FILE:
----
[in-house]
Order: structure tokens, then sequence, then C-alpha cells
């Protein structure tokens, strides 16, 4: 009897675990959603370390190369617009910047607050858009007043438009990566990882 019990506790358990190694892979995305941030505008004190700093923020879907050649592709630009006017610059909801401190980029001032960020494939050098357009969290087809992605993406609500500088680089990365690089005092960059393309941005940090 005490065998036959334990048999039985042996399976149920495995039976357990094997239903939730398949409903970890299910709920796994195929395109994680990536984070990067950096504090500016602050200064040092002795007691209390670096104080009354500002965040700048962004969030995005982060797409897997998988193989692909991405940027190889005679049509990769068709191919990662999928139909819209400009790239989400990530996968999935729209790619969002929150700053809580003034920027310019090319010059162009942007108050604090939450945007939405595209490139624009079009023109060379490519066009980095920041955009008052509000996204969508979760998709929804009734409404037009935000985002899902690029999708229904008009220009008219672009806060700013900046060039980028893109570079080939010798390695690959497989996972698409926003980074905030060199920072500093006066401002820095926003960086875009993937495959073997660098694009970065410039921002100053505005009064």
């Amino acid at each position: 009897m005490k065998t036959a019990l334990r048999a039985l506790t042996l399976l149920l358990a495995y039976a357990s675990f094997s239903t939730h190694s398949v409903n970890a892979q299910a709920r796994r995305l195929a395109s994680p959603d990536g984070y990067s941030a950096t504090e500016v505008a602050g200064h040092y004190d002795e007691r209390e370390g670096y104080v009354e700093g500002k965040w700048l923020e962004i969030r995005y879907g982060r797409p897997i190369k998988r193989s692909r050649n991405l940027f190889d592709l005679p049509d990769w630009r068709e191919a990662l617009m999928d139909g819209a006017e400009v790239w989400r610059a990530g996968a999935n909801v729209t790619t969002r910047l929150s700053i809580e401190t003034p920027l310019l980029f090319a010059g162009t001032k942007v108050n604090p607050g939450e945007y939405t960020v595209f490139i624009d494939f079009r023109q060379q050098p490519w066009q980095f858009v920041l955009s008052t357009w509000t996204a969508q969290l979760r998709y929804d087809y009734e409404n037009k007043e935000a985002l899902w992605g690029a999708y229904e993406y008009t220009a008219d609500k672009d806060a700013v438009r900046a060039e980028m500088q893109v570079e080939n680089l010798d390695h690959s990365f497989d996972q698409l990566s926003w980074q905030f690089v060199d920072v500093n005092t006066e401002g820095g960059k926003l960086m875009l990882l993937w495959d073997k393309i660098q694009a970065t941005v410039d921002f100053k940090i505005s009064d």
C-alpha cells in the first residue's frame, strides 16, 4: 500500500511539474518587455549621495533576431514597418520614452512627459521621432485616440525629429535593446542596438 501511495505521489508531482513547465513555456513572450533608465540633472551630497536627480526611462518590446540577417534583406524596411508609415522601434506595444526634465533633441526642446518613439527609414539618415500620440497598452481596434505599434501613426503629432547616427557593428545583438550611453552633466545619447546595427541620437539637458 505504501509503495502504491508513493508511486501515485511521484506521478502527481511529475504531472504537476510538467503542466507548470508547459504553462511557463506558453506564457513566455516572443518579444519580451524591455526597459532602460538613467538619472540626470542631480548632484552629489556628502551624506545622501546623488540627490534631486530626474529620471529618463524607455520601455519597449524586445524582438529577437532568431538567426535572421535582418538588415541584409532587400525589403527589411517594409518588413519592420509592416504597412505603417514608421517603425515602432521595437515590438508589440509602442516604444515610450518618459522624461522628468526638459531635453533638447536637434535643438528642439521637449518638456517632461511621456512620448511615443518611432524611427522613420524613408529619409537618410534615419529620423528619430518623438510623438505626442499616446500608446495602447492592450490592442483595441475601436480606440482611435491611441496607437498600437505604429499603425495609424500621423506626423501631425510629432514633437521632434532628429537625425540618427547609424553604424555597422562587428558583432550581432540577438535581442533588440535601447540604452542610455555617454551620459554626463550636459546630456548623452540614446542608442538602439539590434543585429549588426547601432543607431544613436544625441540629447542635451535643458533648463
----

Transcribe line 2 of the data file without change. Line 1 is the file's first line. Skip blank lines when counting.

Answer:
Order: structure tokens, then sequence, then C-alpha cells